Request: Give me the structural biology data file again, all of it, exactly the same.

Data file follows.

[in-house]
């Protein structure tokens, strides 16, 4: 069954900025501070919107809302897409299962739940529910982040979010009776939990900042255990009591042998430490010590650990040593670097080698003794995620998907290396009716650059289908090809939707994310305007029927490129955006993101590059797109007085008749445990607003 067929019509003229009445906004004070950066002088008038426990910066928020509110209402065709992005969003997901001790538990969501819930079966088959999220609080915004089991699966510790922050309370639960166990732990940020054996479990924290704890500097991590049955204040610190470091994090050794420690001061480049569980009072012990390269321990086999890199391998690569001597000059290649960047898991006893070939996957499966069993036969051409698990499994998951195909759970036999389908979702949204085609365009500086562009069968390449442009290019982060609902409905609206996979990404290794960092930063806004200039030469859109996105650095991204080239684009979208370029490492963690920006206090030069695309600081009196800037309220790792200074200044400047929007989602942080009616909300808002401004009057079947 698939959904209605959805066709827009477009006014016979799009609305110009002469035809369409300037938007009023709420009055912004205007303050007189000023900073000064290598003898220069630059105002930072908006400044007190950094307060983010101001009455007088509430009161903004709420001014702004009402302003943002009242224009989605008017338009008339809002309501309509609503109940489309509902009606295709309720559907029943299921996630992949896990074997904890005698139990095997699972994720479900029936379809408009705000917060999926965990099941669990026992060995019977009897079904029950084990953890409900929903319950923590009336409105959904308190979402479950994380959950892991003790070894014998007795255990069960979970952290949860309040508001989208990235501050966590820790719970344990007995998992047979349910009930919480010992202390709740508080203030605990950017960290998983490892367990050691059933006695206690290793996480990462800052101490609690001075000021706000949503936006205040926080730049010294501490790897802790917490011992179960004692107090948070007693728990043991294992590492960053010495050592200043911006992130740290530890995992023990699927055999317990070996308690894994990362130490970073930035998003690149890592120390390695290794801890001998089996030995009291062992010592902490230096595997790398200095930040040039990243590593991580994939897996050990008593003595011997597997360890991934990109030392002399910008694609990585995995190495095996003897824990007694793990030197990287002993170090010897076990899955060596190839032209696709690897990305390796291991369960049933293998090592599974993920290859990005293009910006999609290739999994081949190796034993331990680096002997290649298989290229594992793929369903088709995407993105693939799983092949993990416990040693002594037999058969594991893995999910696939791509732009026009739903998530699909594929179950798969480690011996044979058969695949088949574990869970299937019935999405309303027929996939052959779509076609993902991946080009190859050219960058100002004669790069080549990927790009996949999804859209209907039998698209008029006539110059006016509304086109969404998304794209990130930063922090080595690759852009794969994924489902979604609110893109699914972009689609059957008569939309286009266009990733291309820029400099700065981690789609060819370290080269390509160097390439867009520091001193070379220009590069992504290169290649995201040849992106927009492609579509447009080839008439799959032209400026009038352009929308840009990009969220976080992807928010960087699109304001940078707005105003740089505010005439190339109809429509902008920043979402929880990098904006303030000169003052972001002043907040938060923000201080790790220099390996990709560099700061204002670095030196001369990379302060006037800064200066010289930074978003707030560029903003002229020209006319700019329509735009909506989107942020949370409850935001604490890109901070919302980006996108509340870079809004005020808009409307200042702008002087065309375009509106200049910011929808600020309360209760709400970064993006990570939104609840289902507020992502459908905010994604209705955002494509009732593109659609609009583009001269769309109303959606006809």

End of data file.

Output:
[in-house]
């Protein structure tokens, strides 16, 4: 069954900025501070919107809302897409299962739940529910982040979010009776939990900042255990009591042998430490010590650990040593670097080698003794995620998907290396009716650059289908090809939707994310305007029927490129955006993101590059797109007085008749445990607003 067929019509003229009445906004004070950066002088008038426990910066928020509110209402065709992005969003997901001790538990969501819930079966088959999220609080915004089991699966510790922050309370639960166990732990940020054996479990924290704890500097991590049955204040610190470091994090050794420690001061480049569980009072012990390269321990086999890199391998690569001597000059290649960047898991006893070939996957499966069993036969051409698990499994998951195909759970036999389908979702949204085609365009500086562009069968390449442009290019982060609902409905609206996979990404290794960092930063806004200039030469859109996105650095991204080239684009979208370029490492963690920006206090030069695309600081009196800037309220790792200074200044400047929007989602942080009616909300808002401004009057079947 698939959904209605959805066709827009477009006014016979799009609305110009002469035809369409300037938007009023709420009055912004205007303050007189000023900073000064290598003898220069630059105002930072908006400044007190950094307060983010101001009455007088509430009161903004709420001014702004009402302003943002009242224009989605008017338009008339809002309501309509609503109940489309509902009606295709309720559907029943299921996630992949896990074997904890005698139990095997699972994720479900029936379809408009705000917060999926965990099941669990026992060995019977009897079904029950084990953890409900929903319950923590009336409105959904308190979402479950994380959950892991003790070894014998007795255990069960979970952290949860309040508001989208990235501050966590820790719970344990007995998992047979349910009930919480010992202390709740508080203030605990950017960290998983490892367990050691059933006695206690290793996480990462800052101490609690001075000021706000949503936006205040926080730049010294501490790897802790917490011992179960004692107090948070007693728990043991294992590492960053010495050592200043911006992130740290530890995992023990699927055999317990070996308690894994990362130490970073930035998003690149890592120390390695290794801890001998089996030995009291062992010592902490230096595997790398200095930040040039990243590593991580994939897996050990008593003595011997597997360890991934990109030392002399910008694609990585995995190495095996003897824990007694793990030197990287002993170090010897076990899955060596190839032209696709690897990305390796291991369960049933293998090592599974993920290859990005293009910006999609290739999994081949190796034993331990680096002997290649298989290229594992793929369903088709995407993105693939799983092949993990416990040693002594037999058969594991893995999910696939791509732009026009739903998530699909594929179950798969480690011996044979058969695949088949574990869970299937019935999405309303027929996939052959779509076609993902991946080009190859050219960058100002004669790069080549990927790009996949999804859209209907039998698209008029006539110059006016509304086109969404998304794209990130930063922090080595690759852009794969994924489902979604609110893109699914972009689609059957008569939309286009266009990733291309820029400099700065981690789609060819370290080269390509160097390439867009520091001193070379220009590069992504290169290649995201040849992106927009492609579509447009080839008439799959032209400026009038352009929308840009990009969220976080992807928010960087699109304001940078707005105003740089505010005439190339109809429509902008920043979402929880990098904006303030000169003052972001002043907040938060923000201080790790220099390996990709560099700061204002670095030196001369990379302060006037800064200066010289930074978003707030560029903003002229020209006319700019329509735009909506989107942020949370409850935001604490890109901070919302980006996108509340870079809004005020808009409307200042702008002087065309375009509106200049910011929808600020309360209760709400970064993006990570939104609840289902507020992502459908905010994604209705955002494509009732593109659609609009583009001269769309109303959606006809």